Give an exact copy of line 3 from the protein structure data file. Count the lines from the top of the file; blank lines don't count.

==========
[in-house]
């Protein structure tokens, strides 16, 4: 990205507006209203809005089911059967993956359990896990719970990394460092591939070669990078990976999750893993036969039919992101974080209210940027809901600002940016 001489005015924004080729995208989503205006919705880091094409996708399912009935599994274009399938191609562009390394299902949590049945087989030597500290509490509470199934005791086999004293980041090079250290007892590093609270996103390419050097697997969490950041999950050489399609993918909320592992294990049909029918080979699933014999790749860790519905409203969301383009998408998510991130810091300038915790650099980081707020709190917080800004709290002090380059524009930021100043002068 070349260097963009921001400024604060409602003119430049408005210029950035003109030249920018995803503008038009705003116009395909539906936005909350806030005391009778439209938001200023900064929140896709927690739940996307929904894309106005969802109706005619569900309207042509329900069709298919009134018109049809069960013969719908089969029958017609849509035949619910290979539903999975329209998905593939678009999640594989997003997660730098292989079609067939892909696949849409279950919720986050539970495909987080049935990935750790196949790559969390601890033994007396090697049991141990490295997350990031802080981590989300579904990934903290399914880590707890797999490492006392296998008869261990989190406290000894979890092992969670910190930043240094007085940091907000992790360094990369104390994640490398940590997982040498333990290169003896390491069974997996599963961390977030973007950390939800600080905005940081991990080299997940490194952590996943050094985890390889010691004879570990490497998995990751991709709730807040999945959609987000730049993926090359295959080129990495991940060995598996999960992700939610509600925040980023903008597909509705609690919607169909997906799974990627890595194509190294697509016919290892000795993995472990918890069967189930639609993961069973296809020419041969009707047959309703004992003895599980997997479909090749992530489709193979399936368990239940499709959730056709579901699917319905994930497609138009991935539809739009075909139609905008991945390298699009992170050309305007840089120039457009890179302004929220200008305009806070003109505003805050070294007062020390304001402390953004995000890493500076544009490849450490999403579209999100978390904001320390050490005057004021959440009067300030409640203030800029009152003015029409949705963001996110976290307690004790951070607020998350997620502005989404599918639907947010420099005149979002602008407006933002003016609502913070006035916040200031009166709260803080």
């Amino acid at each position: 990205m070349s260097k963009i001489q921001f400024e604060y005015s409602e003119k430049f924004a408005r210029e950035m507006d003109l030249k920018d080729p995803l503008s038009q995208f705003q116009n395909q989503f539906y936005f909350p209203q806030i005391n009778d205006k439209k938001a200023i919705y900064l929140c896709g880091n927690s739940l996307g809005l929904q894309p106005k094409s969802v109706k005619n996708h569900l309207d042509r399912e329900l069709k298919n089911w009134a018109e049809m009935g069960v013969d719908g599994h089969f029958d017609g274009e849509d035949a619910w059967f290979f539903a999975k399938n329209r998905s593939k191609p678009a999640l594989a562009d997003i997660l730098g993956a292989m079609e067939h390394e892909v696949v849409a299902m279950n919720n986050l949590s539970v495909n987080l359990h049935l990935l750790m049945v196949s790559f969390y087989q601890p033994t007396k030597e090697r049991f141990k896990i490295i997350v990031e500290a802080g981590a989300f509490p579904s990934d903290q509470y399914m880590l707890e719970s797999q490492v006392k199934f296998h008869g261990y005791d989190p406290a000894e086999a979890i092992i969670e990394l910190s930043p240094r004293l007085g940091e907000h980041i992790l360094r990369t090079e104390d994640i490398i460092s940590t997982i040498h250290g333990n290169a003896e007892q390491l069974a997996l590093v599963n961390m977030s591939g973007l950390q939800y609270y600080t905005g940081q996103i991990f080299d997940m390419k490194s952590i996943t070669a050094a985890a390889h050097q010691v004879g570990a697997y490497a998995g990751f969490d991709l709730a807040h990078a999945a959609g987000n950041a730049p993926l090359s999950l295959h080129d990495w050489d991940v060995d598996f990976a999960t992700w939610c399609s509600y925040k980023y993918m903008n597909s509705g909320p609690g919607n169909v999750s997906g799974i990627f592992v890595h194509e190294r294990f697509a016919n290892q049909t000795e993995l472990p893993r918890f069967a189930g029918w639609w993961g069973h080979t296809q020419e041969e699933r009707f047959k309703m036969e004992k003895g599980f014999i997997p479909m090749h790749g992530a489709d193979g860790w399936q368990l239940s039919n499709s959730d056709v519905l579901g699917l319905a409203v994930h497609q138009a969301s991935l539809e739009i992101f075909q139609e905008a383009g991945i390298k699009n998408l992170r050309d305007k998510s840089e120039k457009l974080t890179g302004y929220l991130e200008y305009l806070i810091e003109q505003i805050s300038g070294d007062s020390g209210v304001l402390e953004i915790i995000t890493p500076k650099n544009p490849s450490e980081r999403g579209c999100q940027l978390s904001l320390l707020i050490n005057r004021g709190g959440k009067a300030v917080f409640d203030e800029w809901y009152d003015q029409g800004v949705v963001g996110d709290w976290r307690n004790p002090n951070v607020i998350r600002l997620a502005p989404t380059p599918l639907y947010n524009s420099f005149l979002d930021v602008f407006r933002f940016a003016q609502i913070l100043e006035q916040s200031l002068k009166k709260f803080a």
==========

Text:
């Amino acid at each position: 990205m070349s260097k963009i001489q921001f400024e604060y005015s409602e003119k430049f924004a408005r210029e950035m507006d003109l030249k920018d080729p995803l503008s038009q995208f705003q116009n395909q989503f539906y936005f909350p209203q806030i005391n009778d205006k439209k938001a200023i919705y900064l929140c896709g880091n927690s739940l996307g809005l929904q894309p106005k094409s969802v109706k005619n996708h569900l309207d042509r399912e329900l069709k298919n089911w009134a018109e049809m009935g069960v013969d719908g599994h089969f029958d017609g274009e849509d035949a619910w059967f290979f539903a999975k399938n329209r998905s593939k191609p678009a999640l594989a562009d997003i997660l730098g993956a292989m079609e067939h390394e892909v696949v849409a299902m279950n919720n986050l949590s539970v495909n987080l359990h049935l990935l750790m049945v196949s790559f969390y087989q601890p033994t007396k030597e090697r049991f141990k896990i490295i997350v990031e500290a802080g981590a989300f509490p579904s990934d903290q509470y399914m880590l707890e719970s797999q490492v006392k199934f296998h008869g261990y005791d989190p406290a000894e086999a979890i092992i969670e990394l910190s930043p240094r004293l007085g940091e907000h980041i992790l360094r990369t090079e104390d994640i490398i460092s940590t997982i040498h250290g333990n290169a003896e007892q390491l069974a997996l590093v599963n961390m977030s591939g973007l950390q939800y609270y600080t905005g940081q996103i991990f080299d997940m390419k490194s952590i996943t070669a050094a985890a390889h050097q010691v004879g570990a697997y490497a998995g990751f969490d991709l709730a807040h990078a999945a959609g987000n950041a730049p993926l090359s999950l295959h080129d990495w050489d991940v060995d598996f990976a999960t992700w939610c399609s509600y925040k980023y993918m903008n597909s509705g909320p609690g919607n169909v999750s997906g799974i990627f592992v890595h194509e190294r294990f697509a016919n290892q049909t000795e993995l472990p893993r918890f069967a189930g029918w639609w993961g069973h080979t296809q020419e041969e699933r009707f047959k309703m036969e004992k003895g599980f014999i997997p479909m090749h790749g992530a489709d193979g860790w399936q368990l239940s039919n499709s959730d056709v519905l579901g699917l319905a409203v994930h497609q138009a969301s991935l539809e739009i992101f075909q139609e905008a383009g991945i390298k699009n998408l992170r050309d305007k998510s840089e120039k457009l974080t890179g302004y929220l991130e200008y305009l806070i810091e003109q505003i805050s300038g070294d007062s020390g209210v304001l402390e953004i915790i995000t890493p500076k650099n544009p490849s450490e980081r999403g579209c999100q940027l978390s904001l320390l707020i050490n005057r004021g709190g959440k009067a300030v917080f409640d203030e800029w809901y009152d003015q029409g800004v949705v963001g996110d709290w976290r307690n004790p002090n951070v607020i998350r600002l997620a502005p989404t380059p599918l639907y947010n524009s420099f005149l979002d930021v602008f407006r933002f940016a003016q609502i913070l100043e006035q916040s200031l002068k009166k709260f803080a």